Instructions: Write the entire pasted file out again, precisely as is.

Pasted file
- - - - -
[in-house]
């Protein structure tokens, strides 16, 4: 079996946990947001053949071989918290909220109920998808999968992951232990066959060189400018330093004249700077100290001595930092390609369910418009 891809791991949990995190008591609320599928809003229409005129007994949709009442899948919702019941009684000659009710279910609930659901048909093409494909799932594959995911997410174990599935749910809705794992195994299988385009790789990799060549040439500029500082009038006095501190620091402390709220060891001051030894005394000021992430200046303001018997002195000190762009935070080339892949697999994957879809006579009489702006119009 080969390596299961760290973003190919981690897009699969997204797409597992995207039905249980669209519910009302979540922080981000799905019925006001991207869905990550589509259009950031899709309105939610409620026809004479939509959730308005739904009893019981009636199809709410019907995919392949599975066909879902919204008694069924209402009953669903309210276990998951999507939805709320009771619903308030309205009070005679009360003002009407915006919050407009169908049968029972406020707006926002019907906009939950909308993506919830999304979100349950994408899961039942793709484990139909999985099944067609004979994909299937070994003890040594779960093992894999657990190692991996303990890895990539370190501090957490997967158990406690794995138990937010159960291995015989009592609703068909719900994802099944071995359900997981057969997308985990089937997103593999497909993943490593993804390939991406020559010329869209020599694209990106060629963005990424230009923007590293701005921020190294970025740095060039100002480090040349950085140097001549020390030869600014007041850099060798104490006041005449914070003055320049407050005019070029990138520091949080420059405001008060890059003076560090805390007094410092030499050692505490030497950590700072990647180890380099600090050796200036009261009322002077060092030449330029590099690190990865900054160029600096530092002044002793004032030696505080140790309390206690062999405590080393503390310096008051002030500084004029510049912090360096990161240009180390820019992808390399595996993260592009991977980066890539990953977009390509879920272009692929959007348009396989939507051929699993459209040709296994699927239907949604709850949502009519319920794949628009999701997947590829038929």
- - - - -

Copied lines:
[in-house]
């Protein structure tokens, strides 16, 4: 079996946990947001053949071989918290909220109920998808999968992951232990066959060189400018330093004249700077100290001595930092390609369910418009 891809791991949990995190008591609320599928809003229409005129007994949709009442899948919702019941009684000659009710279910609930659901048909093409494909799932594959995911997410174990599935749910809705794992195994299988385009790789990799060549040439500029500082009038006095501190620091402390709220060891001051030894005394000021992430200046303001018997002195000190762009935070080339892949697999994957879809006579009489702006119009 080969390596299961760290973003190919981690897009699969997204797409597992995207039905249980669209519910009302979540922080981000799905019925006001991207869905990550589509259009950031899709309105939610409620026809004479939509959730308005739904009893019981009636199809709410019907995919392949599975066909879902919204008694069924209402009953669903309210276990998951999507939805709320009771619903308030309205009070005679009360003002009407915006919050407009169908049968029972406020707006926002019907906009939950909308993506919830999304979100349950994408899961039942793709484990139909999985099944067609004979994909299937070994003890040594779960093992894999657990190692991996303990890895990539370190501090957490997967158990406690794995138990937010159960291995015989009592609703068909719900994802099944071995359900997981057969997308985990089937997103593999497909993943490593993804390939991406020559010329869209020599694209990106060629963005990424230009923007590293701005921020190294970025740095060039100002480090040349950085140097001549020390030869600014007041850099060798104490006041005449914070003055320049407050005019070029990138520091949080420059405001008060890059003076560090805390007094410092030499050692505490030497950590700072990647180890380099600090050796200036009261009322002077060092030449330029590099690190990865900054160029600096530092002044002793004032030696505080140790309390206690062999405590080393503390310096008051002030500084004029510049912090360096990161240009180390820019992808390399595996993260592009991977980066890539990953977009390509879920272009692929959007348009396989939507051929699993459209040709296994699927239907949604709850949502009519319920794949628009999701997947590829038929």